If the problem still persists, the doctor should immediately be consulted as frequent persistence of acidity symptoms might need higher medications or immediate attention due to some other disorder.

An antacid is usually taken 1 hour after eating or at the time when heartburn/acidity occurs. They should never be taken with food.

Precautions and Possible Side Effects

Antacids can have a variety of side effects which can persist for a long time as well, which is why long-term and excessive usage of these drugs is not advised.

The side effects can vary depending on the contents of the antacid. Brands with magnesium may cause diarrhea and those with aluminum may cause constipation.

Some brands with calcium can also cause kidney problems.

Some common problems that excessive intake of antacids cause is depletion of some important ions or compounds in the body such as copper, phosphorus, calcium, vitamin B complex, iron, potassium, magnesium, and zinc.

The deficiency of these metals and compounds can lead to severe diseases, for example, calcium and copper deficiency leads to osteoporosis, iron and vitamin B deficiency leads to anemia, magnesium deficiency leads to heart problems, phosphorus deficiency leads to seizures, and confusion, and zinc depletion slows down growth .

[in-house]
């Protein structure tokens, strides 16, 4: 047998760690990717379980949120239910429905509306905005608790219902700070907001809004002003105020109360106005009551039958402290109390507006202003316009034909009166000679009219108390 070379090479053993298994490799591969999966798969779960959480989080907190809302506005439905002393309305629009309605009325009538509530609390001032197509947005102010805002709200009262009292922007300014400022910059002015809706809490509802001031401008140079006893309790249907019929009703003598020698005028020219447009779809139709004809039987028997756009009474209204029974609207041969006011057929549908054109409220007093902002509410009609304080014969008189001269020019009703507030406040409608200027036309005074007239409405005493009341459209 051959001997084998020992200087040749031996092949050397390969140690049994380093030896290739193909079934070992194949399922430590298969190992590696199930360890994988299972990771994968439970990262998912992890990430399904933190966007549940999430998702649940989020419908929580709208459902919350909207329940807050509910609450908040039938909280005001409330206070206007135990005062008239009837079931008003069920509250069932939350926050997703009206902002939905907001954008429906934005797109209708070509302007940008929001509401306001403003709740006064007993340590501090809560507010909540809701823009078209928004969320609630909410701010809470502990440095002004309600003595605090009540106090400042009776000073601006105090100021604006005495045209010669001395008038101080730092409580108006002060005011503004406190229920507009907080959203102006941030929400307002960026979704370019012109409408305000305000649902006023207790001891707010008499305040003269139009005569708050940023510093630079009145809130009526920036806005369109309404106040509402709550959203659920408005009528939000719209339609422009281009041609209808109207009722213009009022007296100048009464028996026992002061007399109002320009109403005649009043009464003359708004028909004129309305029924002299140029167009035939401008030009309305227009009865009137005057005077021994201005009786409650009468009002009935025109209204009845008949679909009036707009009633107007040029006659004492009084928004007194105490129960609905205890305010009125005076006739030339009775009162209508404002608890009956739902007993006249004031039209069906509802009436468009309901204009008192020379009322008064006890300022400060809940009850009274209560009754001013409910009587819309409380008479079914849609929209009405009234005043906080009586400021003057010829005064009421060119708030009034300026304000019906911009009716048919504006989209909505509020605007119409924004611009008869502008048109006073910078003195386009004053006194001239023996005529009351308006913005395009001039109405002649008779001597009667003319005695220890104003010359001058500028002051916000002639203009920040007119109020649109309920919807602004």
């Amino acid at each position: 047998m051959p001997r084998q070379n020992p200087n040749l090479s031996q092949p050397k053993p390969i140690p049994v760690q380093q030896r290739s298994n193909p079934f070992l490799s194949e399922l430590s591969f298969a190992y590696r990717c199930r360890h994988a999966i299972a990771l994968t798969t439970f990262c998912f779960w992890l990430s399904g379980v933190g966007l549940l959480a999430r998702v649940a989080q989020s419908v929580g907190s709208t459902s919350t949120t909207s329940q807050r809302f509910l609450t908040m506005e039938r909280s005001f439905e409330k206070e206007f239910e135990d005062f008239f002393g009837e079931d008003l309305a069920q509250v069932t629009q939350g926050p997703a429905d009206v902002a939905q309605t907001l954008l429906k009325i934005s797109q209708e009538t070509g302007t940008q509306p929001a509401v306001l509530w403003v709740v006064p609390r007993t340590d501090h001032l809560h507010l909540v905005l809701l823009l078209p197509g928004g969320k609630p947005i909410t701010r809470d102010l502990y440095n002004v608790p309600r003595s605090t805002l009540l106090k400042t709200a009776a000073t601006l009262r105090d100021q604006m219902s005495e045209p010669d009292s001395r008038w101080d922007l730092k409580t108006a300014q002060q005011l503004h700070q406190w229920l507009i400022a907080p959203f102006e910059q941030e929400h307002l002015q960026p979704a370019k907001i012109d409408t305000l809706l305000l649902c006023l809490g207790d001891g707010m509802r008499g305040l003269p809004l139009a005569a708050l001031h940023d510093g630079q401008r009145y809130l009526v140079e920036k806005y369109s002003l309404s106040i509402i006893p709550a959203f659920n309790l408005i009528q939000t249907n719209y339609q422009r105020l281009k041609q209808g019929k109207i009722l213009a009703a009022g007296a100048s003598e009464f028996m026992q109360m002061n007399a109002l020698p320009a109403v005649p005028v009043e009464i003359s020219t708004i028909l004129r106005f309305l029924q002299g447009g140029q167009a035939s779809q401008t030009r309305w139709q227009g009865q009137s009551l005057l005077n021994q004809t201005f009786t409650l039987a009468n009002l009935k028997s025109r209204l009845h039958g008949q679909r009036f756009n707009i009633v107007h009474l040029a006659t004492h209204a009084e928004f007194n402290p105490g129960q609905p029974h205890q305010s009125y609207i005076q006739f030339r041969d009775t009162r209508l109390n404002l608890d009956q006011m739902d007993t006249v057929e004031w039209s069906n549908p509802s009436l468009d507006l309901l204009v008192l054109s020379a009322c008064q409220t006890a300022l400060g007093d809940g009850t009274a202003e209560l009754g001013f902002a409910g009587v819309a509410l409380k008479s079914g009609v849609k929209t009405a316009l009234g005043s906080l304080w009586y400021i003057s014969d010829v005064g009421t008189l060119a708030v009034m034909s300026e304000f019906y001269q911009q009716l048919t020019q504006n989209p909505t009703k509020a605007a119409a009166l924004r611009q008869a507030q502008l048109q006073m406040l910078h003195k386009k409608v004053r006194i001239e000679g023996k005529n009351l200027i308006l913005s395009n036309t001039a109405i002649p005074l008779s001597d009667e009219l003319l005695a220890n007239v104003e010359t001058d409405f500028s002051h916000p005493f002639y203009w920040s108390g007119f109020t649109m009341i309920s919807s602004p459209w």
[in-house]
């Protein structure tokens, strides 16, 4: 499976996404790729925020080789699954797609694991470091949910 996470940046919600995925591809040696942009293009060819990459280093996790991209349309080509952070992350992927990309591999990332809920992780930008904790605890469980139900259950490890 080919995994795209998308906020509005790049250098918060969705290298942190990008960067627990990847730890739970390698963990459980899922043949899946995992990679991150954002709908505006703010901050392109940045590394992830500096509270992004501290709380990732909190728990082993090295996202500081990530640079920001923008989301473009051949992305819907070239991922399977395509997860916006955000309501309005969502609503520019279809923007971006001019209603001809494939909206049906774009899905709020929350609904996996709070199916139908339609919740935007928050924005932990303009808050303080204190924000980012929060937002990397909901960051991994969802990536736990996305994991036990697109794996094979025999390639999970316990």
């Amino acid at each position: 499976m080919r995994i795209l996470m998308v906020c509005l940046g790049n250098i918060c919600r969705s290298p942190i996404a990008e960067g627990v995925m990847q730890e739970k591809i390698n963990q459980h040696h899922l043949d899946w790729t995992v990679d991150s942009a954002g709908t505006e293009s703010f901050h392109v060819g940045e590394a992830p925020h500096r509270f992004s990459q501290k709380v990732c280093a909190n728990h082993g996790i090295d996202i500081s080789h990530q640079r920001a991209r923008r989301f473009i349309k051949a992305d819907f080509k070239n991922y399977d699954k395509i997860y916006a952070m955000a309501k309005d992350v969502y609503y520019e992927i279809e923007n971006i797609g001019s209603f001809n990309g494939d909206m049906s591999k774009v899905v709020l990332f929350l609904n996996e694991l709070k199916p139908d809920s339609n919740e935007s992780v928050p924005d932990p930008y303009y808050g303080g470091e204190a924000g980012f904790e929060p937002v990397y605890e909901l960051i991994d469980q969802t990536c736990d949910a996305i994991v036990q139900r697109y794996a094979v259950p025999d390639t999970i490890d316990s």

One of the most specific side effects of excessive calcium containing antacid is a milk-alkali syndrome, which has serious toxicity and can be fatal. It results in severe hypercalcemia, alkalosis, and renal failure.

Taking non-calcium antacids for a long time can lead to increased risk of rib, hip and spine fractures along with osteoporosis.

Antacids cannot cure more severe problems such as pain in the stomach due to appendicitis, gallstones and stomach ulcers.

Before taking antacids without prescription, it is important to note that a doctor or pharmacist should be considered for advice if a person is already pregnant or is suffering from renal problems, chest pain, heart disorders, blood pressure, stones or any such major disorder or is on a low sodium or high calcium diet.